I don’t outline in much detail. I lay out my story in three phases: the beginning, the middle, and the end. I estimate how many chapters are needed in each section; three or four, and include 3-4 facts for each chapter. Generally, I know my chapters are about fifteen pages. The number various according to the complexity of my story.
My introduction phase, chapters one, two, and three introduces the characters: who has a conflict, or problem, around which the story revolves. I call this my foreshadowing phase. It hints on what is to come.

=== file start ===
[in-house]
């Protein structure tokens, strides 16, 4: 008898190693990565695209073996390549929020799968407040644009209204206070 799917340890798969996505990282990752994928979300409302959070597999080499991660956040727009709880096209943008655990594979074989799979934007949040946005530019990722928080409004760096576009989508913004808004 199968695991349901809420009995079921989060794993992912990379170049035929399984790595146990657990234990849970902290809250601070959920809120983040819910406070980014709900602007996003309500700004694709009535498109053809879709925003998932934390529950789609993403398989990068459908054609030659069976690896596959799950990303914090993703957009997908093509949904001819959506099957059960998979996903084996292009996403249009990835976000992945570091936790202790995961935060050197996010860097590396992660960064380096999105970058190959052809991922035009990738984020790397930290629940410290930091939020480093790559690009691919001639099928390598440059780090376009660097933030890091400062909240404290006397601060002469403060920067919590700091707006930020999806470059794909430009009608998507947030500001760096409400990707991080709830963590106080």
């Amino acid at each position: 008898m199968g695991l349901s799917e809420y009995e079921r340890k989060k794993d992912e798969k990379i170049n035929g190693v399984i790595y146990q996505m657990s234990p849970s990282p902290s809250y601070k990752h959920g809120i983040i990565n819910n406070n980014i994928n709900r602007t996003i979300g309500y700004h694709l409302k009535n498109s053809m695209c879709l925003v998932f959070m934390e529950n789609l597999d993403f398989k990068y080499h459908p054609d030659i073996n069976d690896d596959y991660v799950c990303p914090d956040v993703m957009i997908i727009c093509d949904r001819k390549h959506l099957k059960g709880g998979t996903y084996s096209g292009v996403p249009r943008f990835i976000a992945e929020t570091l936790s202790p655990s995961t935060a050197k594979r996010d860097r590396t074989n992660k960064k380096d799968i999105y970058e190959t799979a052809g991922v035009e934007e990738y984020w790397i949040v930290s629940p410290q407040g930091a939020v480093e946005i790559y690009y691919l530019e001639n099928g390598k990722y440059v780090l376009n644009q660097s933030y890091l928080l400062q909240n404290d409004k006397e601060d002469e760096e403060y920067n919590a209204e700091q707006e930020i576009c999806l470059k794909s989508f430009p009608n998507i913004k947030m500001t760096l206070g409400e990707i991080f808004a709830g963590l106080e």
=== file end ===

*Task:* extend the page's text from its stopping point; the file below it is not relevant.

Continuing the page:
The middle chapters are longer, or there are more of them; perhaps five. The middle gives more detail to what was foreshadowed in the introduction. This section is the guts of the story. If I mention in the introduction that someone from the police department left a message on the answering machine, as I do in my next book Daughters of the West Mesa, I give it more detail in the middle. The middle is longer. Here I write about the extent of the conflict: I elaborate on the who made the telephone call, what they wanted, when they want to meet my main character, where they meet, and add how the conflict/problem evolved to this point. In this section I bring the conflict/problem to it’s peak.
In the last phase I resolve the conflict for the main characters. Each character needs to want something, and this thing comes to completion in the last phase. These chapters are shorter.